A founder emailed me last week to raise the question of whether performance pricing for SaaS companies is an effective technique. Performance pricing means explicitly pricing of product in terms of the customers' revenue gained or cost reduced from its use.
Conceptually, performance pricing is very rational. The buyer should be willing to pay between 10 to 15% of the revenue or cost savings for the use of the product. And as classical economics instructs us, this type of pricing mechanism optimally aligns the incentives of the buyer and the seller. But the reality is more nuanced.
I was first exposed to performance pricing in the ad network world. In the late 2000s, hundreds of ad networks popped up each promising slightly better performance for their advertisers and their publishers. These are my observations from the evolution of that industry.
Performance pricing is a challenging go to market strategy for one key reason: it cedes the startup’s pricing power to the customer. This has three key ramifications.
First, each year when the contract comes up for renewal, the customer will ask, “What have you done for me this year?” For a traditional SaaS product that charges by the seat, the product’s value resides in the product use. Salespeople can sell engagement, utility, insight. In contrast, performance pricing focuses the conversation to one thing. How much did the numbers improve? If the SaaS startup cannot continuously improve the performance for the customer, the customer is bound to churn.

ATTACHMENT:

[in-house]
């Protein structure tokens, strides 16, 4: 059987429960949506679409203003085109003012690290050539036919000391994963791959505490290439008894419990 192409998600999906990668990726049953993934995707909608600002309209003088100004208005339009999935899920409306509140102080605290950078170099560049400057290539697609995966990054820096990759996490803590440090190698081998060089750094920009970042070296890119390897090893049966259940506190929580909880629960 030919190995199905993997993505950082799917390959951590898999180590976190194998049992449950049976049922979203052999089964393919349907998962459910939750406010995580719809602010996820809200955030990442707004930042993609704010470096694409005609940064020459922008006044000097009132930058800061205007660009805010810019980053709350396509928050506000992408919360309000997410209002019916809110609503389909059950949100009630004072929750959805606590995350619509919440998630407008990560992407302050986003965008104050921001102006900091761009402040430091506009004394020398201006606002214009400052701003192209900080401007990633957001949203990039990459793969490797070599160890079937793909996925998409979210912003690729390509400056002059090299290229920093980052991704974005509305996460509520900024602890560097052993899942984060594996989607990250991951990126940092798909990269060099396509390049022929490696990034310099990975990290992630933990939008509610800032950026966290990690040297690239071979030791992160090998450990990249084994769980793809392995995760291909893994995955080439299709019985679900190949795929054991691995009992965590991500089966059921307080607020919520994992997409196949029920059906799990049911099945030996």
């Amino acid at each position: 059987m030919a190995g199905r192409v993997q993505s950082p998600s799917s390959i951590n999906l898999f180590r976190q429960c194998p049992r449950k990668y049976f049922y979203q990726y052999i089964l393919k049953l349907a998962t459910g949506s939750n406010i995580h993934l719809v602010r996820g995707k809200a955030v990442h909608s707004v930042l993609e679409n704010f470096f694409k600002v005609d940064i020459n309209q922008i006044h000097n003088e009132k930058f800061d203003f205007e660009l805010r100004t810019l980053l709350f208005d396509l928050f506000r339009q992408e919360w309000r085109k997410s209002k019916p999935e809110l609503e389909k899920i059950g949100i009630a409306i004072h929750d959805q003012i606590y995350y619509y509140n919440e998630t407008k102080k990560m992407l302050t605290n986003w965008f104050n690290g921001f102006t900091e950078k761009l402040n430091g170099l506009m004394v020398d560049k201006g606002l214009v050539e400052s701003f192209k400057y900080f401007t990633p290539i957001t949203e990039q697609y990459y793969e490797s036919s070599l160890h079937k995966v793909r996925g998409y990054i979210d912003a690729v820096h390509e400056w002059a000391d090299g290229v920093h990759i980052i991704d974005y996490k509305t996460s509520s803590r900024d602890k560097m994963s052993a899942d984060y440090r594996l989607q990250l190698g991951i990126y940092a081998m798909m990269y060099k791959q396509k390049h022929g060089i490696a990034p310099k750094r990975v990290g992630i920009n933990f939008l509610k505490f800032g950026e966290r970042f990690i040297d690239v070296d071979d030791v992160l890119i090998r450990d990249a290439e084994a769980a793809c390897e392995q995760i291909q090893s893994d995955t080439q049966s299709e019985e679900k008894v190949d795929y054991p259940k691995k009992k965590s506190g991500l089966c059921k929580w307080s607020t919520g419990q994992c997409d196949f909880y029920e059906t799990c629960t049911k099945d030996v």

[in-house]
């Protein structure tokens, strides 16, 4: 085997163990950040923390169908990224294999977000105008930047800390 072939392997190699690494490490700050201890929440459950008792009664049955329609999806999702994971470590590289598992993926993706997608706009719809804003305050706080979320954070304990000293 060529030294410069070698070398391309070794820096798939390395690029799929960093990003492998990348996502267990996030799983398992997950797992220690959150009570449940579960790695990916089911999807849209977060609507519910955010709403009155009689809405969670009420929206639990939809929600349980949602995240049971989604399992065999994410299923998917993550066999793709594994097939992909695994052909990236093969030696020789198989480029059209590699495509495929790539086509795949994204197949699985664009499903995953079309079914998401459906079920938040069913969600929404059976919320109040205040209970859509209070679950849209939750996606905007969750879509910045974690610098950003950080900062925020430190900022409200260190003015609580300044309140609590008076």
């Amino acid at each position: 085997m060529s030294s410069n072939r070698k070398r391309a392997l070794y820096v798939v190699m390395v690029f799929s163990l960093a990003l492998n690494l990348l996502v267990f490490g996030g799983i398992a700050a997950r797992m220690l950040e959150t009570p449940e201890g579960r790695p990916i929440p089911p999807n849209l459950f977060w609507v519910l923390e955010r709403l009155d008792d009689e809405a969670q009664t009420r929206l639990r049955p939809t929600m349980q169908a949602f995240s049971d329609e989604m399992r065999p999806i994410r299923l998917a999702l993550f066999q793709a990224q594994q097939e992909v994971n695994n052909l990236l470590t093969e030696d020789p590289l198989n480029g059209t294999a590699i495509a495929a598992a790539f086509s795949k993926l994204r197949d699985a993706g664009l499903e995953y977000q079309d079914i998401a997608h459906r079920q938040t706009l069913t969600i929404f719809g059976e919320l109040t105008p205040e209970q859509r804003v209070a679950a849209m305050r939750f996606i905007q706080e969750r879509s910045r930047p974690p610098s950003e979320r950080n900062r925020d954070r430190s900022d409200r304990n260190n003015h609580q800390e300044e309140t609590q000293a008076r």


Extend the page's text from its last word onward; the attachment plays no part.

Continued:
Second, performance pricing commodifies a category by reinforcing a single dominant purchasing parameter: performance. Vendors will all compete on percent improvement of the key metric. This is a very challenging sale, unless a SaaS startup has a substantially better product, and the ability to continuously maintain that lead. Otherwise, to win sales teams must discount, depressing pricing and leading to the ultimate commodification of the category.
Third, sales teams lose leverage. If the only metric that matters is performance, then great account executives won’t be able to shine. Building a relationship won’t be valued in the category, or at least it’s not enough to overcome sub-par performance. Sales hiring, sales retention, and sales management will suffer. That’s why many companies who offer performance-based pricing prefer self sign up.
Though performance pricing makes sense theoretically, it changes the power dynamics of a sales conversation, ceding all of the leverage to the customer. A startup will face greater churn rates, stiffer competition, tougher sales management, and ultimately commodification. The pricing mechanism itself reinforces that the product is a commodity. And who wants to be in that kind of market?
Unless the explicit strategy of the start up is to somehow disrupt an existing commodity industry with a novel technology that performs much better than incumbents and couples it to a very efficient self sign-up customer acquisition strategy, performance pricing can be a tough go-to-market.